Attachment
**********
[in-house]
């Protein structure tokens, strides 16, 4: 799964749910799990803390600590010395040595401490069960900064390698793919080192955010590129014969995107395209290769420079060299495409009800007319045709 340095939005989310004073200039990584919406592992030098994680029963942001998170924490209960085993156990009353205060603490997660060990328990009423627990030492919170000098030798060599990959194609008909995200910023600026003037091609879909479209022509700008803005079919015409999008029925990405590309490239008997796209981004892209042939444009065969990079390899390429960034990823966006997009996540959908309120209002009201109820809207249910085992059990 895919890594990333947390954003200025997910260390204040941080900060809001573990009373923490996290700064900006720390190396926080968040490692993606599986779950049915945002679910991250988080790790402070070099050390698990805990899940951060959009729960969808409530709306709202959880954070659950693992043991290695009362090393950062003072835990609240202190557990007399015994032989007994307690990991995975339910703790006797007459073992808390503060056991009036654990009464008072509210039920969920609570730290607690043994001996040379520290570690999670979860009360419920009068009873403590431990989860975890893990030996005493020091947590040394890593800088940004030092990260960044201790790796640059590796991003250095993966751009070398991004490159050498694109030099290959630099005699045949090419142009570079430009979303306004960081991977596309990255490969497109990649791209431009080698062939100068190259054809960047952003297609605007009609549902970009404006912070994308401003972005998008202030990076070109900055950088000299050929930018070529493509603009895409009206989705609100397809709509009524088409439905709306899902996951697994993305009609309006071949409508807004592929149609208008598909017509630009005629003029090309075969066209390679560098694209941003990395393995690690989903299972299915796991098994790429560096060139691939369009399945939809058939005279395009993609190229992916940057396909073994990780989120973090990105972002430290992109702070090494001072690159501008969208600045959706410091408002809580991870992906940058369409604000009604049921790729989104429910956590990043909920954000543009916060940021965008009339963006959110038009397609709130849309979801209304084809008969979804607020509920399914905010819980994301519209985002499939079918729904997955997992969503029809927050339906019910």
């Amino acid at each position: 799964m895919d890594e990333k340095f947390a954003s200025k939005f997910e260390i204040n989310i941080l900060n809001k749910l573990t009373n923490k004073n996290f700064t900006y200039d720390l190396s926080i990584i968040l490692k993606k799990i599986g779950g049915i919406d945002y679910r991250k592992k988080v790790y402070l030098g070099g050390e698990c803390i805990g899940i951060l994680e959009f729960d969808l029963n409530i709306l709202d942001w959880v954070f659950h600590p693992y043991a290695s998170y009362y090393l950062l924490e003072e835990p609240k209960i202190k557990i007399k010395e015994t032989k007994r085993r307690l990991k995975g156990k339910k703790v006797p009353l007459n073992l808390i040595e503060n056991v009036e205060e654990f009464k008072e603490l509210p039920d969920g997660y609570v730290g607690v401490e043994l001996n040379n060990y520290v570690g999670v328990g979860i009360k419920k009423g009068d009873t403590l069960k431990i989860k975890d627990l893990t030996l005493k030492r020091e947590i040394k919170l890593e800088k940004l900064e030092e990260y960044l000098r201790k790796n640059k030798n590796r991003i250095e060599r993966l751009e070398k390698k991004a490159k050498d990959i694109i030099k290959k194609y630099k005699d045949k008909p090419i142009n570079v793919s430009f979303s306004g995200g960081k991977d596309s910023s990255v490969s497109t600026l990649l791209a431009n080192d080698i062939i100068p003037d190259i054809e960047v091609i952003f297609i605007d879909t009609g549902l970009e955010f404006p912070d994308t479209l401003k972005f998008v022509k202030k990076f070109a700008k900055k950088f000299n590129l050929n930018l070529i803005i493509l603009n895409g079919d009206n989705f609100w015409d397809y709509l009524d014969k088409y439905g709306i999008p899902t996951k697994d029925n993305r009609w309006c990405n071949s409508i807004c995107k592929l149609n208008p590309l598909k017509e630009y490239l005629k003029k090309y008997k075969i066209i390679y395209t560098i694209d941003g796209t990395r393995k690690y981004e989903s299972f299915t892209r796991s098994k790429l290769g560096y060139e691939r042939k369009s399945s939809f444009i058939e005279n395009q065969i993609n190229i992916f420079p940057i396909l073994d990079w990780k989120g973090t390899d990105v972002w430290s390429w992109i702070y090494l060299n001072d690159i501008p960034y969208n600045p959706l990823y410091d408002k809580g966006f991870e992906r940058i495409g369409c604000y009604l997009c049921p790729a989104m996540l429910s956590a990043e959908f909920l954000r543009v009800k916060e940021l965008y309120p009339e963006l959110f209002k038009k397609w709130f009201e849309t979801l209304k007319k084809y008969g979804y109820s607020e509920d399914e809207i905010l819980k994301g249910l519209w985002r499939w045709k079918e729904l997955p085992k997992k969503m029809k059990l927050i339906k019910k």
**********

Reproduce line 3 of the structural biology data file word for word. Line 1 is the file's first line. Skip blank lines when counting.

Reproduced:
């Amino acid at each position: 799964m895919d890594e990333k340095f947390a954003s200025k939005f997910e260390i204040n989310i941080l900060n809001k749910l573990t009373n923490k004073n996290f700064t900006y200039d720390l190396s926080i990584i968040l490692k993606k799990i599986g779950g049915i919406d945002y679910r991250k592992k988080v790790y402070l030098g070099g050390e698990c803390i805990g899940i951060l994680e959009f729960d969808l029963n409530i709306l709202d942001w959880v954070f659950h600590p693992y043991a290695s998170y009362y090393l950062l924490e003072e835990p609240k209960i202190k557990i007399k010395e015994t032989k007994r085993r307690l990991k995975g156990k339910k703790v006797p009353l007459n073992l808390i040595e503060n056991v009036e205060e654990f009464k008072e603490l509210p039920d969920g997660y609570v730290g607690v401490e043994l001996n040379n060990y520290v570690g999670v328990g979860i009360k419920k009423g009068d009873t403590l069960k431990i989860k975890d627990l893990t030996l005493k030492r020091e947590i040394k919170l890593e800088k940004l900064e030092e990260y960044l000098r201790k790796n640059k030798n590796r991003i250095e060599r993966l751009e070398k390698k991004a490159k050498d990959i694109i030099k290959k194609y630099k005699d045949k008909p090419i142009n570079v793919s430009f979303s306004g995200g960081k991977d596309s910023s990255v490969s497109t600026l990649l791209a431009n080192d080698i062939i100068p003037d190259i054809e960047v091609i952003f297609i605007d879909t009609g549902l970009e955010f404006p912070d994308t479209l401003k972005f998008v022509k202030k990076f070109a700008k900055k950088f000299n590129l050929n930018l070529i803005i493509l603009n895409g079919d009206n989705f609100w015409d397809y709509l009524d014969k088409y439905g709306i999008p899902t996951k697994d029925n993305r009609w309006c990405n071949s409508i807004c995107k592929l149609n208008p590309l598909k017509e630009y490239l005629k003029k090309y008997k075969i066209i390679y395209t560098i694209d941003g796209t990395r393995k690690y981004e989903s299972f299915t892209r796991s098994k790429l290769g560096y060139e691939r042939k369009s399945s939809f444009i058939e005279n395009q065969i993609n190229i992916f420079p940057i396909l073994d990079w990780k989120g973090t390899d990105v972002w430290s390429w992109i702070y090494l060299n001072d690159i501008p960034y969208n600045p959706l990823y410091d408002k809580g966006f991870e992906r940058i495409g369409c604000y009604l997009c049921p790729a989104m996540l429910s956590a990043e959908f909920l954000r543009v009800k916060e940021l965008y309120p009339e963006l959110f209002k038009k397609w709130f009201e849309t979801l209304k007319k084809y008969g979804y109820s607020e509920d399914e809207i905010l819980k994301g249910l519209w985002r499939w045709k079918e729904l997955p085992k997992k969503m029809k059990l927050i339906k019910k």